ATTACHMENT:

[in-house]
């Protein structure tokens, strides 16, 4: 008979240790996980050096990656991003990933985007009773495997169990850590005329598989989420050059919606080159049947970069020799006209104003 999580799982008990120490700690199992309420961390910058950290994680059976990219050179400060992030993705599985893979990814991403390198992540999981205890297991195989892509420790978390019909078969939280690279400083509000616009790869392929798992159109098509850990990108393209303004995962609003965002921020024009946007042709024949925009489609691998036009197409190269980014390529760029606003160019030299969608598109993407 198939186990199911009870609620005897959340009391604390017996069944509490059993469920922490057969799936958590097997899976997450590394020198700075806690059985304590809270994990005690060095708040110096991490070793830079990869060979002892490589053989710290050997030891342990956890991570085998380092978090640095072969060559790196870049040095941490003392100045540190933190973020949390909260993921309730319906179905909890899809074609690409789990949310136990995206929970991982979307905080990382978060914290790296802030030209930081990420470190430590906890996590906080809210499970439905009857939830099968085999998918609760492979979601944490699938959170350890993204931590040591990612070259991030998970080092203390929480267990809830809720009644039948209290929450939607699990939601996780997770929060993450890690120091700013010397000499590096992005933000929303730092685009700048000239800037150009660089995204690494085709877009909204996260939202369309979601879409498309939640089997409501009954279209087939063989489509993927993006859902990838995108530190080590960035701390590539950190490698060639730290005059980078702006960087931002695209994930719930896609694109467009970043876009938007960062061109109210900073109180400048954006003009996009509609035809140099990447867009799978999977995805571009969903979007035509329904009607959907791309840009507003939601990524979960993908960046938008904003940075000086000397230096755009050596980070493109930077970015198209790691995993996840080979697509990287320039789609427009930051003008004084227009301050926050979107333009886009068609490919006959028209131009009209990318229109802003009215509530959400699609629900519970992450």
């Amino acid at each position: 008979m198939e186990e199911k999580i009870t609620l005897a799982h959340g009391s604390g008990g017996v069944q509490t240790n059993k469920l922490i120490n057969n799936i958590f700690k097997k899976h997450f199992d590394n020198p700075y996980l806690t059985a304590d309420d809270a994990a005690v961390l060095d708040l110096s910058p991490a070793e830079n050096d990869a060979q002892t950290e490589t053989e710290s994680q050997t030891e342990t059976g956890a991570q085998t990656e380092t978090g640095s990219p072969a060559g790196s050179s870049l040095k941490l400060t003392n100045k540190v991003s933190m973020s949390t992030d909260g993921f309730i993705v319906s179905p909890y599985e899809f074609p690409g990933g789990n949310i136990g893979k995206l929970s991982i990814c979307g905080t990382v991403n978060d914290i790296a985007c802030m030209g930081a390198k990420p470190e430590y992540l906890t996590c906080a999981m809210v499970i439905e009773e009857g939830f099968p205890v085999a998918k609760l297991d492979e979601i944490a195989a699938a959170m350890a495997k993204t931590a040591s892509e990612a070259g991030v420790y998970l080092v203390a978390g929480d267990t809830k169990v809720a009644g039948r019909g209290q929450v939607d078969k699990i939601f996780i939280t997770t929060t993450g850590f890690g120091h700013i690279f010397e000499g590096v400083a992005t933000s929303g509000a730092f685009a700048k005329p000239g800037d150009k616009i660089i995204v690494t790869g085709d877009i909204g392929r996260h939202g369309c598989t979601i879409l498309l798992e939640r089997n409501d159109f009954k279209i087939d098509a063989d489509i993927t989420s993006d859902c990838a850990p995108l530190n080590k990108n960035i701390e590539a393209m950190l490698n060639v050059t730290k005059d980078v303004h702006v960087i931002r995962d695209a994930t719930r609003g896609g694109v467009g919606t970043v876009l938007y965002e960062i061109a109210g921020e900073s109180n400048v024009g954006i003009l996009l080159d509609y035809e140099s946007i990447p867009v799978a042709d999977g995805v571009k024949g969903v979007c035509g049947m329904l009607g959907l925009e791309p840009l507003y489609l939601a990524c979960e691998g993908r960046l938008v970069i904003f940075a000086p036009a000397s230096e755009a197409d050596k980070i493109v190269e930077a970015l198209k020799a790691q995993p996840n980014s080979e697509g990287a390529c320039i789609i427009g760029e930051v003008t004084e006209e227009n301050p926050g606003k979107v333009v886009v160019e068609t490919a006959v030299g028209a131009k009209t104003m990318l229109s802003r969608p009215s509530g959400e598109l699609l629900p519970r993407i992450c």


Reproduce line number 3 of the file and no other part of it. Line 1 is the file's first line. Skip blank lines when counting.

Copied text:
């Amino acid at each position: 008979m198939e186990e199911k999580i009870t609620l005897a799982h959340g009391s604390g008990g017996v069944q509490t240790n059993k469920l922490i120490n057969n799936i958590f700690k097997k899976h997450f199992d590394n020198p700075y996980l806690t059985a304590d309420d809270a994990a005690v961390l060095d708040l110096s910058p991490a070793e830079n050096d990869a060979q002892t950290e490589t053989e710290s994680q050997t030891e342990t059976g956890a991570q085998t990656e380092t978090g640095s990219p072969a060559g790196s050179s870049l040095k941490l400060t003392n100045k540190v991003s933190m973020s949390t992030d909260g993921f309730i993705v319906s179905p909890y599985e899809f074609p690409g990933g789990n949310i136990g893979k995206l929970s991982i990814c979307g905080t990382v991403n978060d914290i790296a985007c802030m030209g930081a390198k990420p470190e430590y992540l906890t996590c906080a999981m809210v499970i439905e009773e009857g939830f099968p205890v085999a998918k609760l297991d492979e979601i944490a195989a699938a959170m350890a495997k993204t931590a040591s892509e990612a070259g991030v420790y998970l080092v203390a978390g929480d267990t809830k169990v809720a009644g039948r019909g209290q929450v939607d078969k699990i939601f996780i939280t997770t929060t993450g850590f890690g120091h700013i690279f010397e000499g590096v400083a992005t933000s929303g509000a730092f685009a700048k005329p000239g800037d150009k616009i660089i995204v690494t790869g085709d877009i909204g392929r996260h939202g369309c598989t979601i879409l498309l798992e939640r089997n409501d159109f009954k279209i087939d098509a063989d489509i993927t989420s993006d859902c990838a850990p995108l530190n080590k990108n960035i701390e590539a393209m950190l490698n060639v050059t730290k005059d980078v303004h702006v960087i931002r995962d695209a994930t719930r609003g896609g694109v467009g919606t970043v876009l938007y965002e960062i061109a109210g921020e900073s109180n400048v024009g954006i003009l996009l080159d509609y035809e140099s946007i990447p867009v799978a042709d999977g995805v571009k024949g969903v979007c035509g049947m329904l009607g959907l925009e791309p840009l507003y489609l939601a990524c979960e691998g993908r960046l938008v970069i904003f940075a000086p036009a000397s230096e755009a197409d050596k980070i493109v190269e930077a970015l198209k020799a790691q995993p996840n980014s080979e697509g990287a390529c320039i789609i427009g760029e930051v003008t004084e006209e227009n301050p926050g606003k979107v333009v886009v160019e068609t490919a006959v030299g028209a131009k009209t104003m990318l229109s802003r969608p009215s509530g959400e598109l699609l629900p519970r993407i992450c």